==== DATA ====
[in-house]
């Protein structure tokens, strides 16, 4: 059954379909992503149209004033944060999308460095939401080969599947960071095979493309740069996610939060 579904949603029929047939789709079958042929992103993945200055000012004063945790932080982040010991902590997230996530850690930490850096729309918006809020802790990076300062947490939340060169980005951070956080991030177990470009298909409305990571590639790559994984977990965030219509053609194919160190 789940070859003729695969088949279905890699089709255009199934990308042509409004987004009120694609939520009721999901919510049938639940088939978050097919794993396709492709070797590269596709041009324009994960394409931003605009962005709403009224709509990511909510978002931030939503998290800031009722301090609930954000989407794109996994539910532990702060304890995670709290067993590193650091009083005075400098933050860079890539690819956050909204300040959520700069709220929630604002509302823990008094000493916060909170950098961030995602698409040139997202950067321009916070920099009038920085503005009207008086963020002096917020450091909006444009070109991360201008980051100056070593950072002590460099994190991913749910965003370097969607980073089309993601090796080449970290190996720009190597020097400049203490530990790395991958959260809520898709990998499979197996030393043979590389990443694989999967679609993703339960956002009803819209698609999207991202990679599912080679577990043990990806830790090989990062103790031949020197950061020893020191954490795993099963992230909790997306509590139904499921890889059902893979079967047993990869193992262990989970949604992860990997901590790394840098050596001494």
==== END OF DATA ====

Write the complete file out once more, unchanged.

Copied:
[in-house]
């Protein structure tokens, strides 16, 4: 059954379909992503149209004033944060999308460095939401080969599947960071095979493309740069996610939060 579904949603029929047939789709079958042929992103993945200055000012004063945790932080982040010991902590997230996530850690930490850096729309918006809020802790990076300062947490939340060169980005951070956080991030177990470009298909409305990571590639790559994984977990965030219509053609194919160190 789940070859003729695969088949279905890699089709255009199934990308042509409004987004009120694609939520009721999901919510049938639940088939978050097919794993396709492709070797590269596709041009324009994960394409931003605009962005709403009224709509990511909510978002931030939503998290800031009722301090609930954000989407794109996994539910532990702060304890995670709290067993590193650091009083005075400098933050860079890539690819956050909204300040959520700069709220929630604002509302823990008094000493916060909170950098961030995602698409040139997202950067321009916070920099009038920085503005009207008086963020002096917020450091909006444009070109991360201008980051100056070593950072002590460099994190991913749910965003370097969607980073089309993601090796080449970290190996720009190597020097400049203490530990790395991958959260809520898709990998499979197996030393043979590389990443694989999967679609993703339960956002009803819209698609999207991202990679599912080679577990043990990806830790090989990062103790031949020197950061020893020191954490795993099963992230909790997306509590139904499921890889059902893979079967047993990869193992262990989970949604992860990997901590790394840098050596001494």